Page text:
Illinois lost 86,000 people on net to Wisconsin over the past decade

Illinois lost almost 24 residents per day to Wisconsin from 2006 through 2015.

Each year, thousands of Illinoisans move to Packers’ territory to escape the high tax burden south of the border.

Illinois suffered a net loss of more than 11,000 people to Wisconsin in 2015, according to data from the U.S. Census Bureau. That’s the equivalent of more than 31 Illinoisans becoming Wisconsinites on a daily basis.

illinois outmigration wisconsin

Illinoisans have routinely relocated to the Badger State over the past decade. During the 10-year period from 2006 through 2015, Illinois lost almost 86,000 people on net to Wisconsin. That’s an average net loss of nearly 9,000 people per year and almost 24 per day.

illinois outmigration wisconsin

 

Illinois’ population losses aren’t the norm in the Midwest. In fact, the Land of Lincoln is the only state in the region with a shrinking population, and half of the Illinoisans who left in 2015 relocated to other Midwestern states. Fleeing Illinoisans are reacting to the hard-hitting effects of a struggling state spiraling downward toward fiscal insolvency. But as more Illinoisans check out, the state’s tax base is shrinking, making it even harder for Illinois to balance its books.

It’s easy to see why Wisconsin is an attractive alternative to Illinois.

Whereas Illinois burdens residents with some of the highest property taxes in the nation, Wisconsin’s property tax rates are currently at their lowest point since the end of World War II.

Illinois’ out-of-step property taxes also hurt businesses, some of which ultimately decide to move their operations a few miles north of Illinois’ border into more manufacturing-friendly Wisconsin.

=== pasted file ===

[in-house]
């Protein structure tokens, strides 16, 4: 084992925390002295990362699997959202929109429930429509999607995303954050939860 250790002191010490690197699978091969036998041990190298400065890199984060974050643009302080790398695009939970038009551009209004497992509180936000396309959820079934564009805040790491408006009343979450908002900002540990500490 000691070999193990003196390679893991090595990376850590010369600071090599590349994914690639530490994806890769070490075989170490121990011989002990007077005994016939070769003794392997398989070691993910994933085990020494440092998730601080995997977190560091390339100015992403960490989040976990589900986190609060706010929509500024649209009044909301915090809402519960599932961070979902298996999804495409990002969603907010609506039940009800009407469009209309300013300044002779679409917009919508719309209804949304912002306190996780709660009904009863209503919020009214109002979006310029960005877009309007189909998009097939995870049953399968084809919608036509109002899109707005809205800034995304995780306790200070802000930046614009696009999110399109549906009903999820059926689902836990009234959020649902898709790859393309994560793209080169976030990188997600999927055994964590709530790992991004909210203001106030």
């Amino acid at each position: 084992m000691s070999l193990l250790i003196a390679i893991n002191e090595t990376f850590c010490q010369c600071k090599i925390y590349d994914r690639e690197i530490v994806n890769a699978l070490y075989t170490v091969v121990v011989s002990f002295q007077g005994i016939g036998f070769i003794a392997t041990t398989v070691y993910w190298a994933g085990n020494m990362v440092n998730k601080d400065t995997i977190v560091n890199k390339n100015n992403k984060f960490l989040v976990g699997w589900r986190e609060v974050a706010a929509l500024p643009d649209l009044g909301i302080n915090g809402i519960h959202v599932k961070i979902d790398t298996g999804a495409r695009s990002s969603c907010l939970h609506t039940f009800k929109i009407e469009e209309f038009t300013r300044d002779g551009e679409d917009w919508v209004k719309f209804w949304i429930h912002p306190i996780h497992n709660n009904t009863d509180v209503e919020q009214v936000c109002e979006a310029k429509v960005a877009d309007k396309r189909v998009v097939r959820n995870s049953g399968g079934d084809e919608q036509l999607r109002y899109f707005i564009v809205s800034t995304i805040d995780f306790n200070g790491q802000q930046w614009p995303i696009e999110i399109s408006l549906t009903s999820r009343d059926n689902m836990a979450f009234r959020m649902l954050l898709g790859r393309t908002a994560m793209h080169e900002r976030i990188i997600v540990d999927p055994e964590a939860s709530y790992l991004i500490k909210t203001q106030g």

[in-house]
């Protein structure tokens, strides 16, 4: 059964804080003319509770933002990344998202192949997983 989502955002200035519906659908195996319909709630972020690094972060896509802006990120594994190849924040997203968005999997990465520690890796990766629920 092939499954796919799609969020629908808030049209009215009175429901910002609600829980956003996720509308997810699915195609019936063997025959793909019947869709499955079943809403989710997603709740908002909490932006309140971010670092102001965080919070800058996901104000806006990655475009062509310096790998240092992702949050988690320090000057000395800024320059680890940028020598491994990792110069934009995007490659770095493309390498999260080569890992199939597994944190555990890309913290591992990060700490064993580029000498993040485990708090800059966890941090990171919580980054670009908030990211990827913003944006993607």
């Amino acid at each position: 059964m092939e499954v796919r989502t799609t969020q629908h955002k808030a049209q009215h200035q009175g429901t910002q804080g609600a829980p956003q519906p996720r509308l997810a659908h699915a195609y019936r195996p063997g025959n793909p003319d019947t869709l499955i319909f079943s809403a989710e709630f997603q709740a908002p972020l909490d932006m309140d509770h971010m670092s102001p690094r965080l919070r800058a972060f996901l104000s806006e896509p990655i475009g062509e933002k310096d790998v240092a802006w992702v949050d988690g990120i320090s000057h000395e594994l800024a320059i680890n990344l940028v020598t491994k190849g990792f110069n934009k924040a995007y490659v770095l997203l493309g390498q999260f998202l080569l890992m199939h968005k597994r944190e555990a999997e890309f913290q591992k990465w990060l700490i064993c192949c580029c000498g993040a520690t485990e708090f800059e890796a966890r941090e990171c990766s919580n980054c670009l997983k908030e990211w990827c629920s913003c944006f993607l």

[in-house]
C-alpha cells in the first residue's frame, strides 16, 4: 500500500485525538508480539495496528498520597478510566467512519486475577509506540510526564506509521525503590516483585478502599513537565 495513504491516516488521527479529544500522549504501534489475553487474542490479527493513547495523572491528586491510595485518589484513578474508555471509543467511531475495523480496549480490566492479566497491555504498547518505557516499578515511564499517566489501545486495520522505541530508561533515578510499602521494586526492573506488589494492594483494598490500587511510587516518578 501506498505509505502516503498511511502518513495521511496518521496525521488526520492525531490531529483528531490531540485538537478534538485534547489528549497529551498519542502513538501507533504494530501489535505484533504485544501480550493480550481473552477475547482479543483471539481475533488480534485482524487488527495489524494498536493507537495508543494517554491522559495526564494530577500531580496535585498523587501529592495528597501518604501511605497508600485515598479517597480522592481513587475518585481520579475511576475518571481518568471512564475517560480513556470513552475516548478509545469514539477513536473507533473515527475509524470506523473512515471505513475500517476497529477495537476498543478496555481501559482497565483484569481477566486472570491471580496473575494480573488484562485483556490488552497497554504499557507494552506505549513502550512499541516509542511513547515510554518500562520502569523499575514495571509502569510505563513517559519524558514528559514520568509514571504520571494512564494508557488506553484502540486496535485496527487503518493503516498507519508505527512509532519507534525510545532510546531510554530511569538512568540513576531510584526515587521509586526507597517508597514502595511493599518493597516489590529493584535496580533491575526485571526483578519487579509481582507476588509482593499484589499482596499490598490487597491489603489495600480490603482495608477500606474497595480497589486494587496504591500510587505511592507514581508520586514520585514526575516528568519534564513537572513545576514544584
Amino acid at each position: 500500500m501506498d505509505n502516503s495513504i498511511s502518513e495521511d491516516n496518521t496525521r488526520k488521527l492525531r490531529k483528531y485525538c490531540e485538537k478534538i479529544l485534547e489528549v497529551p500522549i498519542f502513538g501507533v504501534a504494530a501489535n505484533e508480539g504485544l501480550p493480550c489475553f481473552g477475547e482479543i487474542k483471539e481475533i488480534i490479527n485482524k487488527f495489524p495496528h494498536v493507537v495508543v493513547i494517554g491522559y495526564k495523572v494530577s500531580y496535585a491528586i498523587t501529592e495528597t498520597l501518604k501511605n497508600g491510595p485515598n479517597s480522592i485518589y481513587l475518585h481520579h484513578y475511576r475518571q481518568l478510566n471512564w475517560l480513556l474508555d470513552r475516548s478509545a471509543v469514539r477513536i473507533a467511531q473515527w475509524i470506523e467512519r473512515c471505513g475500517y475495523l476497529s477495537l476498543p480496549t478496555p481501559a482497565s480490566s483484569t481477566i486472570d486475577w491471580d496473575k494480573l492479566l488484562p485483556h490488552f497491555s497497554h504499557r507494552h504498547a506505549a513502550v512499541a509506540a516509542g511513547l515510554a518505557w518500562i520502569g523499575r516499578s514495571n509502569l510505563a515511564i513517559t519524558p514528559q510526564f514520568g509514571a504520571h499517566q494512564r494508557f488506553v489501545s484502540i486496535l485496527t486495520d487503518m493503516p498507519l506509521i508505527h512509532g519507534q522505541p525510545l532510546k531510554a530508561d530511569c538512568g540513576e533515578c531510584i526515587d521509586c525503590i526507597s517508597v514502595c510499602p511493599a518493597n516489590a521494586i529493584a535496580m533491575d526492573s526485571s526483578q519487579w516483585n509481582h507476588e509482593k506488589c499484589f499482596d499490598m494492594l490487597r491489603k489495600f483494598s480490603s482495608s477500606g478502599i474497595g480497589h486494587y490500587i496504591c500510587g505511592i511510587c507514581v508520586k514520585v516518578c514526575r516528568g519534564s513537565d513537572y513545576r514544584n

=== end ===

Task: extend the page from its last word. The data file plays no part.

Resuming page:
The buck doesn’t stop there. Wisconsin’s 4 percent unemployment rate is significantly lower than Illinois’, which creeped back up to 5.7 percent in December. Wisconsin also has Right-to-Work legislation on the books – which gives workers the right to choose whether or not to participate in unions, and has been shown to spur both jobs and income growth.

What’s more, Wisconsin reported an unexpected $21 million surplus for the state’s upcoming budget, much of which came from hundreds of millions of dollars’ worth of higher-than-anticipated tax revenues. Wisconsin Gov. Scott Walker cut taxes by more than $4.7 billion during his tenure, so the increased tax revenue isn’t the result of tax hikes.

Compared with Illinois, Wisconsin is friendlier to taxpayers and businesses, and the state’s surplus has paved the way for responsible state spending. Wisconsin’s close proximity also makes the move from Illinois practical.

By contrast, Illinois’ rampant government spending and anti-growth policies have buried the state in a $7.1 billion budget hole, while pension debt and unpaid bills total more than $140 billion.

State senators are proposing multimillion-dollar tax hikes to stem Illinois’ financial woes. But this would hurt businesses and taxpayers and wouldn’t solve Illinois’ budget problems, which stem from uncontrolled state spending. After raising more than $31 billion following the 2011 income tax hikes, for example, Illinois still grew the budget instead of paying down debts.

Furthermore, the most prudent way to increase tax revenue is to grow the state’s tax base: More people paying into government coffers is far better than fewer people paying more. The following pro-growth reforms would be a good start to making Illinois a state worthy of investment rather than divestment:

  • Property tax freeze with structural reforms, to give taxpayers much-needed relief and protect home values
  • Enactment of Right to Work, so that Illinois can compete with surrounding states
  • Fixing cost drivers, such as pensions, workers’ compensation and collective bargaining

Illinois is at risk of nosediving into a financial and economic death spiral. As demonstrated by Wisconsin’s reforms and resulting surplus, Illinois needs to make serious structural reforms to attract people and investment all the while curbing irresponsible state spending.

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